NEPD Editor: Mike Loyko
One more piece of the draft puzzle was completed over the weekend. With the NFL Combine in the books, we now have confirmed height, weight, and, speed numbers on most of the prospects, which brings some clarity to which players could fit the Patriots draft profiles. The combine, like always, creates some movement on draft boards. As player injuries are revealed and lack of speed is exposed, players are moved down or dropped off of draft boards. How did the combine change the Patriots potential draft haul? Here’s my latest attempt at projecting their 2014 Draft.
Draft Needs: DT, TE, DE, OG/OC, WR, SAF, LB
I normally refrain from projecting trades in my mock drafts. However, with such a deep draft class and recent history being our guide, it’s something that needs to be accounted for. As I’ve said multiple times on Twitter, I believe it’s vital that the Patriots come out of the first two rounds of the draft with the Defensive Line upgraded and one of the top 4-5 Tight Ends. It may take some moving around the draft board, but it’s very possible. Unlike last year where the Patriots entered the draft missing 4th, 5th, and 6th round picks, they enter this year’s draft with a full compliment (no 5th, but two 6th), making it easier to move around.
First Round (29) – TRADE
Last year, the Patriots traded this pick for a 2nd, 3rd, 4th, and 7th round selection. That was a great deal value wise. While I think that may be a little too optimistc to project this time around, It’s not unrealistic to believe they could trade down into the first half of the second round and add and extra 3rd and 5th round pick. It’s too difficult to project the exact team they will trade with, but picks 29-32 are always prime spots for teams to move up for a Quarterback.
Second Round (Between 42-45) – Stephon Tuitt, DT, Notre Dame
Stephon Tuitt measured in at 6’5″ 304 pounds at the NFL Combine. He played Defensive End at Notre Dame, but I like him to kick inside and play a hybrid DE/DT role in the Patriots front. Tuitt will help fix two problems, lacking on the Patriots Defensive Line last season; size and versatility. Tuitt gives the Patriots a huge, yet athletic body that can stop the run and push the pocket from up the middle. It’s no secret that the Patriots haven’t been able to find a player like Tuitt on the free agent market in recent years. It’s hurt their ability to alternate their front seven alignments with success.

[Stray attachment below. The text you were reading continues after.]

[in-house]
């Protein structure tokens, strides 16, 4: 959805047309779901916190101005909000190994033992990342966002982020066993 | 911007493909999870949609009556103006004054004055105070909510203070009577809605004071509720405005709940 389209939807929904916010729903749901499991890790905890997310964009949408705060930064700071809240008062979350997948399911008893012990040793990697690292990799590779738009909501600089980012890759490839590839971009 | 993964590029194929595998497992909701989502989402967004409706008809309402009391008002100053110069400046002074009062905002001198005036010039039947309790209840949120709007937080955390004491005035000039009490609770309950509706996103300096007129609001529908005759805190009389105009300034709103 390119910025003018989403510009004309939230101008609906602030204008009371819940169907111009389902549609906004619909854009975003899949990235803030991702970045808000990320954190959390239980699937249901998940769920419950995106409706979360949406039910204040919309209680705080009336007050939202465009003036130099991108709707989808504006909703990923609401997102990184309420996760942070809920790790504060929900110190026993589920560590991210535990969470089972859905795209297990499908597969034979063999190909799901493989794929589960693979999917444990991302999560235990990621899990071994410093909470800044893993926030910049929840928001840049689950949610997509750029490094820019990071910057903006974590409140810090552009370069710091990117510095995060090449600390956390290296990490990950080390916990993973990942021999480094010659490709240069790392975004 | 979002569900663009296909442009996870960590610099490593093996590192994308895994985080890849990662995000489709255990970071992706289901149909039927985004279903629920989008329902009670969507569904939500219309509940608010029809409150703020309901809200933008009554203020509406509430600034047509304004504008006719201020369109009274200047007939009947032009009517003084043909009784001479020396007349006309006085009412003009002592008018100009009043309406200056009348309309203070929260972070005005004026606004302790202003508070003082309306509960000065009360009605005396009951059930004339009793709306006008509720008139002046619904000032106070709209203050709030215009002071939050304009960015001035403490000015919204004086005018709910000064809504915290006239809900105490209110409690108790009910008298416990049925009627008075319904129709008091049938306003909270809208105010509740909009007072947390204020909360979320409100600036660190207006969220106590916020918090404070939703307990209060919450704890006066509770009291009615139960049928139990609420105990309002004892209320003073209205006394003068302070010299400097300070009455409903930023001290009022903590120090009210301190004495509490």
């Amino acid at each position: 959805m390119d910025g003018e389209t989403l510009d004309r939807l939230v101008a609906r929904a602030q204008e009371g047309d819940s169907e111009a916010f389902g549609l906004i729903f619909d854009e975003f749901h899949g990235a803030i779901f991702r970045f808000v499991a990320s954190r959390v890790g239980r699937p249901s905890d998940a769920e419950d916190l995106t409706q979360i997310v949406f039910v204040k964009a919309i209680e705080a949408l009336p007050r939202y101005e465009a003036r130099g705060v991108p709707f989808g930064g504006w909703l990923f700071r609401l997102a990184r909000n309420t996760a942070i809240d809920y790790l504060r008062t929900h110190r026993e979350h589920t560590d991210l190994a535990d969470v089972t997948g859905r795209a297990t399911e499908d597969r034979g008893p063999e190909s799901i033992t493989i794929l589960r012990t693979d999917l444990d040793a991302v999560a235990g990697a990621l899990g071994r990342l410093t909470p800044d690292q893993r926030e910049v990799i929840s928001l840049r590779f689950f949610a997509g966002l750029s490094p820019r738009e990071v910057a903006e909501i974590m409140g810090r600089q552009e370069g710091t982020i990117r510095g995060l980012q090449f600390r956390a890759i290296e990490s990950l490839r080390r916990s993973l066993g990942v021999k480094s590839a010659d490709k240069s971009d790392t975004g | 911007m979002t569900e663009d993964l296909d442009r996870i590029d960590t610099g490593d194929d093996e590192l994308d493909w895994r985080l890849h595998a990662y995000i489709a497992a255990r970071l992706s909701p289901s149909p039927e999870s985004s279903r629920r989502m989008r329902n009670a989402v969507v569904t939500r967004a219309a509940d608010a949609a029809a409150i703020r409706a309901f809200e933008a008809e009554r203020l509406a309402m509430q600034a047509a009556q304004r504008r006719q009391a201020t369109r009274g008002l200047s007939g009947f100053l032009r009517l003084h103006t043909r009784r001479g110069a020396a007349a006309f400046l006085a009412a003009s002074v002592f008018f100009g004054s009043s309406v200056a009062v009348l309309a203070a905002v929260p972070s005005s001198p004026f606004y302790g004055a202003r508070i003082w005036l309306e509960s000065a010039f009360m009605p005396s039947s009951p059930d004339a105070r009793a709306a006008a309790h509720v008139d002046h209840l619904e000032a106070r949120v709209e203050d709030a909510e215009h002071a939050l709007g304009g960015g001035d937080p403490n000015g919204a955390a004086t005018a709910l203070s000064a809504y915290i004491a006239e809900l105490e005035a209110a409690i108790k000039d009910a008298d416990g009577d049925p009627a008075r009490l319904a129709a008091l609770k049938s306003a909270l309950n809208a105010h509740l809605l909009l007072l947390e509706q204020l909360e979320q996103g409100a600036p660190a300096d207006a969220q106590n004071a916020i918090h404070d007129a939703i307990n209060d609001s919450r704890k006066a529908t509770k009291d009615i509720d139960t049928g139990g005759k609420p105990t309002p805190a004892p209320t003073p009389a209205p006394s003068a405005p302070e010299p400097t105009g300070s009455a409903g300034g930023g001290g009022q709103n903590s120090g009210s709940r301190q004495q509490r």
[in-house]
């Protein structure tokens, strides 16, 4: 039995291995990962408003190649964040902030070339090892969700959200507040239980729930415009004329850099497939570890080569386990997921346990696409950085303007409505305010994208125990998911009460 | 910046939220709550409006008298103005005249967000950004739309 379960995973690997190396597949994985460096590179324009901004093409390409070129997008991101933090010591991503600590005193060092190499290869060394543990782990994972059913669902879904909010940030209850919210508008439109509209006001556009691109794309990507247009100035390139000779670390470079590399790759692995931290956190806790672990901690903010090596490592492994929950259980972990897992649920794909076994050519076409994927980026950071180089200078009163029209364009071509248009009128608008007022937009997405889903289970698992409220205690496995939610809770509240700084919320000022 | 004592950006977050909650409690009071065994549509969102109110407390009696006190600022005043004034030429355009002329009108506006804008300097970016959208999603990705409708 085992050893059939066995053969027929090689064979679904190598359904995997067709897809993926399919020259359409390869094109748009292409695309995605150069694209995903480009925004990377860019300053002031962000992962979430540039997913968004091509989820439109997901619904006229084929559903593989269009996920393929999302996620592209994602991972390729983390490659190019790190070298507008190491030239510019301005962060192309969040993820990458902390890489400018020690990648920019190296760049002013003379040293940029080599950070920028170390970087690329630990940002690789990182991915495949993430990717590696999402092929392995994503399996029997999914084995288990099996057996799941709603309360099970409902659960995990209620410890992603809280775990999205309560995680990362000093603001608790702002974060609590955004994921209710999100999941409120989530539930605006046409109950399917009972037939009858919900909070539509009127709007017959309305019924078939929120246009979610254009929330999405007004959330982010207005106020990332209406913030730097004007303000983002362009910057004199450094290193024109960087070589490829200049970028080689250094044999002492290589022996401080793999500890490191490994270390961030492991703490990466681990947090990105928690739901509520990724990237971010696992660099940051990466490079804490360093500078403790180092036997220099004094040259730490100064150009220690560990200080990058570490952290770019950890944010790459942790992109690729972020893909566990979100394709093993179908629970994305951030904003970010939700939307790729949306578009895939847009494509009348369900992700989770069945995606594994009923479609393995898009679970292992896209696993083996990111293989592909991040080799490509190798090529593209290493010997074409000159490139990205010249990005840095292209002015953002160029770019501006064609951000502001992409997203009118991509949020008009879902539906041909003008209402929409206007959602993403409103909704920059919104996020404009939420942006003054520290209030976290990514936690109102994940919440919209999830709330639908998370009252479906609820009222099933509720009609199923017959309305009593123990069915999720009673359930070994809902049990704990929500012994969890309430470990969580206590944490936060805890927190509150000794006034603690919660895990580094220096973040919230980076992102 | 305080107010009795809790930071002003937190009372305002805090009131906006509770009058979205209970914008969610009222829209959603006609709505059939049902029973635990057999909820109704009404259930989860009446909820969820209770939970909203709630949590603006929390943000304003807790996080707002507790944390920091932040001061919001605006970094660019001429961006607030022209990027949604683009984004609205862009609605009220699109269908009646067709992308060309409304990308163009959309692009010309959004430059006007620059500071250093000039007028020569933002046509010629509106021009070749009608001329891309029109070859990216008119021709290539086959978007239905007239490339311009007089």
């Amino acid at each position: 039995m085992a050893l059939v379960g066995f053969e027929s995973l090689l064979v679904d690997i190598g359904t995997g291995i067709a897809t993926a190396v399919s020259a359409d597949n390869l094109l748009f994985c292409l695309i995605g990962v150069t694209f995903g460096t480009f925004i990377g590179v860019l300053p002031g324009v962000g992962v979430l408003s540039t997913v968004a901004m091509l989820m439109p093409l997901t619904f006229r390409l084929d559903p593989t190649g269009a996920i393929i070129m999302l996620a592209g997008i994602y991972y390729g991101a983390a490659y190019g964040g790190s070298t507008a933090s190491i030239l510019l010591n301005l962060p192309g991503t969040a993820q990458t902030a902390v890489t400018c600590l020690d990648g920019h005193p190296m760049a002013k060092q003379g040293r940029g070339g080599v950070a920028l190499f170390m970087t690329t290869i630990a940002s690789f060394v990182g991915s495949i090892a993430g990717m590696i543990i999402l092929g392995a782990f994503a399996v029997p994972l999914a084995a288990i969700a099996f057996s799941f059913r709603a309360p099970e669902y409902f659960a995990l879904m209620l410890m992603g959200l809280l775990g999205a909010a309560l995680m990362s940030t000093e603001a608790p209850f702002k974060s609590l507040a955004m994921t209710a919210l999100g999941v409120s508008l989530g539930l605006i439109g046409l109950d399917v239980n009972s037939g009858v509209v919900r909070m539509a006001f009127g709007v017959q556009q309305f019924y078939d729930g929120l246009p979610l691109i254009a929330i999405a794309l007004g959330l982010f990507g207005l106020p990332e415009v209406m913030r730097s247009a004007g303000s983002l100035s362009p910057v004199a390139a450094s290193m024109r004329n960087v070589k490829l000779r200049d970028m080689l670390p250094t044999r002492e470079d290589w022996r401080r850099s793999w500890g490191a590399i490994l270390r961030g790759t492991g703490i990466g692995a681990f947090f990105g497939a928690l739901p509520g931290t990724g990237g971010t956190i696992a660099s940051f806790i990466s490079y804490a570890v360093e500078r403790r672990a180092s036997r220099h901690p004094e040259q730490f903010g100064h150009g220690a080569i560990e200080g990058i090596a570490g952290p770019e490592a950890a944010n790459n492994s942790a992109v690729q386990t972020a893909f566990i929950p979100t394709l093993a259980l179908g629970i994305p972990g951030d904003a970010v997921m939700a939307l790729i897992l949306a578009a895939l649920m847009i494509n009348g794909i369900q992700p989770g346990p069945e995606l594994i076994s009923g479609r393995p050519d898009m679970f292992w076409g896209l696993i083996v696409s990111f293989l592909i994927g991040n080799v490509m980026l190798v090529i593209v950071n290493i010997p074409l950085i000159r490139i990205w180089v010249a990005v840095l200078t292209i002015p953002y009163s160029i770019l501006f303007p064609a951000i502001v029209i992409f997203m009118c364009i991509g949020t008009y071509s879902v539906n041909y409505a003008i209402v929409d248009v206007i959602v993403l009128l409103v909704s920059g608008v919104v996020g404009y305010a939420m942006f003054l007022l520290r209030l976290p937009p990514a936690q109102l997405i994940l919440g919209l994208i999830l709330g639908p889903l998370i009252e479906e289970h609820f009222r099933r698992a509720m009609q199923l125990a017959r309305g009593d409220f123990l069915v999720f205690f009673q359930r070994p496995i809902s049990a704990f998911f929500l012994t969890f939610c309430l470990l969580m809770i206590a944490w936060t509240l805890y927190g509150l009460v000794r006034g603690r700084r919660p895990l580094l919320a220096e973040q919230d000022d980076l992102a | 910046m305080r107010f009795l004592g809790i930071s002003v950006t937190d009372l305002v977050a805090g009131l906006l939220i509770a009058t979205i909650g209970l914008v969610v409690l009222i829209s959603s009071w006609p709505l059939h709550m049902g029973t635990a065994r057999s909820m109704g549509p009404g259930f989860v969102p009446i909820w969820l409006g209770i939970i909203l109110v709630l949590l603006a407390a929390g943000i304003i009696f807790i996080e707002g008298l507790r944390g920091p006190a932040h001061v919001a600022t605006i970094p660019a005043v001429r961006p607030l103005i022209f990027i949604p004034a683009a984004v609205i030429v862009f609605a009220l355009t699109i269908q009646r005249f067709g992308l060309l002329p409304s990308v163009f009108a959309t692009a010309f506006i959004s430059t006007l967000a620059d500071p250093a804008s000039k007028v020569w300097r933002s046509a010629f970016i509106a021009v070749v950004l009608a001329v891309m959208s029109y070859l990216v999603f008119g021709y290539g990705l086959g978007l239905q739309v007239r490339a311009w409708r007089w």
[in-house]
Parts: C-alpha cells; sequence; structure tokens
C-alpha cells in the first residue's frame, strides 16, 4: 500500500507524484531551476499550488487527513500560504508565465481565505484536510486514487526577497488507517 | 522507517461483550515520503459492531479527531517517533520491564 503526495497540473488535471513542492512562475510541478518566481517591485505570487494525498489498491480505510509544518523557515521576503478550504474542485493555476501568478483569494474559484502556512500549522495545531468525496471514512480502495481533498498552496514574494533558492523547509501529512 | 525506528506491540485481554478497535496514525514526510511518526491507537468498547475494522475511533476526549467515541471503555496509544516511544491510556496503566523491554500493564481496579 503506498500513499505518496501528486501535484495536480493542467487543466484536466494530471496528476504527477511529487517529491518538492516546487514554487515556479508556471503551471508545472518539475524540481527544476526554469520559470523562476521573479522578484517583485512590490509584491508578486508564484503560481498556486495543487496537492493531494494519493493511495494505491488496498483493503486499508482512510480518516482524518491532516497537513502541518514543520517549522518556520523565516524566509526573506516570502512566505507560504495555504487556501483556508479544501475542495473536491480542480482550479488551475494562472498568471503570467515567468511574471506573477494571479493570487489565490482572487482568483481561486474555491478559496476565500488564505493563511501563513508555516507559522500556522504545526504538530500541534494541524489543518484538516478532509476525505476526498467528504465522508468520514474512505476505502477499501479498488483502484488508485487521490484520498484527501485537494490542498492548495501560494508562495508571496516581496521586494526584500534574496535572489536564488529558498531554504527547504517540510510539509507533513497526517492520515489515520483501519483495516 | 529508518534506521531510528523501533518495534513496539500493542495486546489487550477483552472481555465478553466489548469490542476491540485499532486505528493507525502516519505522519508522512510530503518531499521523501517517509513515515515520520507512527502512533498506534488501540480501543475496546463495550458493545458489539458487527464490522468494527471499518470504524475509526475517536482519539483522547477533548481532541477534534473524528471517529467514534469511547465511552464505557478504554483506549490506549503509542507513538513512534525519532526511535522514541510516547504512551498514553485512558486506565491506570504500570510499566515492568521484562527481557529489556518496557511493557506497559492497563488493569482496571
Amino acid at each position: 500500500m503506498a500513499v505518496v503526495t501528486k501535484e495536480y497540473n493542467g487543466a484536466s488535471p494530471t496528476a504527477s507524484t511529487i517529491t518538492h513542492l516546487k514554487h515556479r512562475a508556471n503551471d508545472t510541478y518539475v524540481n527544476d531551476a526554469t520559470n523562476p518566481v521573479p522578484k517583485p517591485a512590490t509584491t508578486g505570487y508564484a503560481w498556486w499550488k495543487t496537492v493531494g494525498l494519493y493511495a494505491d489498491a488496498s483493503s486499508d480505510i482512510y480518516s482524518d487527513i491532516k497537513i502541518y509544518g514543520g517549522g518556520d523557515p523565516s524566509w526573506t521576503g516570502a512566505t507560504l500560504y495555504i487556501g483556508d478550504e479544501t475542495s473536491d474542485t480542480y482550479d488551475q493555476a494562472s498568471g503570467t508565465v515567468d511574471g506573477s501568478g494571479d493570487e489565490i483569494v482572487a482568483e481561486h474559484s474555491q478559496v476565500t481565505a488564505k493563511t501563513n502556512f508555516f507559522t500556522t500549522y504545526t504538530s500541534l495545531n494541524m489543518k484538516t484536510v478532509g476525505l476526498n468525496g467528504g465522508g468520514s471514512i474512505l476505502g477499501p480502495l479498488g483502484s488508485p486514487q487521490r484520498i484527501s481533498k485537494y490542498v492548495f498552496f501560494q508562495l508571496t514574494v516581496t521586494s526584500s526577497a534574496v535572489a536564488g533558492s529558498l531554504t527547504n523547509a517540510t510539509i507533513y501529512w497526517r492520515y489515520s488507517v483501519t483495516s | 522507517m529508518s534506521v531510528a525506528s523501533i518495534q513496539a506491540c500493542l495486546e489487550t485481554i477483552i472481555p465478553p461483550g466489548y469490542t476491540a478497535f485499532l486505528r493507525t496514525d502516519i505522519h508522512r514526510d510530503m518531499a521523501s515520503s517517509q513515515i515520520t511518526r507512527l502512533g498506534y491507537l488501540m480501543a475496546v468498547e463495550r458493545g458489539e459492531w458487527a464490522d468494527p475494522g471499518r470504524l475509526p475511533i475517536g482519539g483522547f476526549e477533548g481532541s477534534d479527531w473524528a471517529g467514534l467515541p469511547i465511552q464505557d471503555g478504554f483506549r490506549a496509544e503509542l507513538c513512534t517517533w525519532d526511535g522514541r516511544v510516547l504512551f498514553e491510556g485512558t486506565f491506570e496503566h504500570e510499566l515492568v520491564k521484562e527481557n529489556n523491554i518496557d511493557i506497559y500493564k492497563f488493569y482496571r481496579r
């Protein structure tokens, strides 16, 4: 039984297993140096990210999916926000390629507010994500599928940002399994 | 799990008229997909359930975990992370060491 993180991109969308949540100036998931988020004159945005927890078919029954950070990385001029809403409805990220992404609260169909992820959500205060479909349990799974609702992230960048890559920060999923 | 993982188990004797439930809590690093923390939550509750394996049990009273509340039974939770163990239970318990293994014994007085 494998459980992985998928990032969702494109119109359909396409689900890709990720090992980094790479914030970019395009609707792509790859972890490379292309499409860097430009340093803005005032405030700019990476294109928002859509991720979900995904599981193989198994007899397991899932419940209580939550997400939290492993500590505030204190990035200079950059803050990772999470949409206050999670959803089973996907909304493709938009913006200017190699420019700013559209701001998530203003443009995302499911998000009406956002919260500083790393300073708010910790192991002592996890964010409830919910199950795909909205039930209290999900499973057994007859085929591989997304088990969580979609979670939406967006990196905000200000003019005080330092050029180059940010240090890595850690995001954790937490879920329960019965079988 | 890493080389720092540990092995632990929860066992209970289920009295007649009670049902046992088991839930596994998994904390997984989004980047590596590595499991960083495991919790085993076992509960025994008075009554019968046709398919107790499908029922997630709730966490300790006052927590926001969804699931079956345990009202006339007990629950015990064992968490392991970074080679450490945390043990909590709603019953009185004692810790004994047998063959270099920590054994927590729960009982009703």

Doctors found a hairline foot fracture during Tuitt’s physical at the Combine and he will undergo surgery in the next few weeks to fix it. The foot injury, along with an inconsistent season spent recouping from hernia surgery drops his stock into the second round. The Patriots are able to trade out of the first round, get their big defensive lineman, and acquire more draft capital in the process.
**Trade** Patriots Acquire a 2nd Round Pick and a 4th Round Pick for their 2nd and 3rd Round Selections.
Second Round (Between 48-52) – Troy Niklas, TE, Notre Dame
This is where the Patriots make their move to grab one of the top Tight Ends in the draft. None of the top Tight Ends stole the show in Indianapolis, which is actually a good thing for the Patriots. In all honesty I’m not 100% sure more than one Tight End (Ebron) goes in the first round, when all is said and done, but I expect them to come off the board quickly in the second round. The Patriots can’t risk missing out on the top tier and give up their 3rd round pick (and pick up a 4th) to move up 10-12 slots and get their guy. Niklas is a massive and athletic speciman. Out of all the Tight Ends, his ceiling as a blocker is the highest and he provides another massive receiving threat in the middle of the field.
Why Niklas over the others? If the Gronkowski injuries persist, then they will need someone to play his in-line role. Niklas can do that and be split out as a receiver. He just provides some more options for the Patriots and that’s something they value highly. In 2014, Notre Dame is the new Rutgers. Bill Belichick has been to the campus each of the last three years to do coaches clinics and he has a very good relationship with Head Coach Brian Kelly. He will have intimate knowledge of all Fighting Irish prospects in this draft class, and there are upwards of 10-12 prospects that could interest the Patriots from South Bend.
Third Round (74-78) – Scott Crichton, DE, Oregon State
The Patriots weren’t happy with their defensive end depth chart last season. They felt the need to release the majority of it at the end of training camp, including recent draft bust Jermaine Cunningham. Old man Andre Carter needed to be signed a third of the way through the year just to provide sub-package pass rush. It’s painfully obvious to all observers that Jake Bequette’s days in Foxboro are numbered. He’s failed to do anything that could be remotely mistaken for making an impact on the football field, so another defensive end is needed. This is a position they could ultimately use a first round pick on, but for the sake of this mock they wait until the third.
Scott Crichton is in the second tier of rushers in this draft. He posted impressive numbers in Oregon State’s defense, winning with power and a relentless motor. Crichton’s knock is that he can’t bend the edge. He’s stiff in the lower body and has to defeat blockers by using power, because he can’t get around them. On the surface his measurables and workout numbers match what the Patriots look for on the edge. Adding Crichton to Stephon Tuitt will instantly add size, power, and boost the pass rush potential at two positions.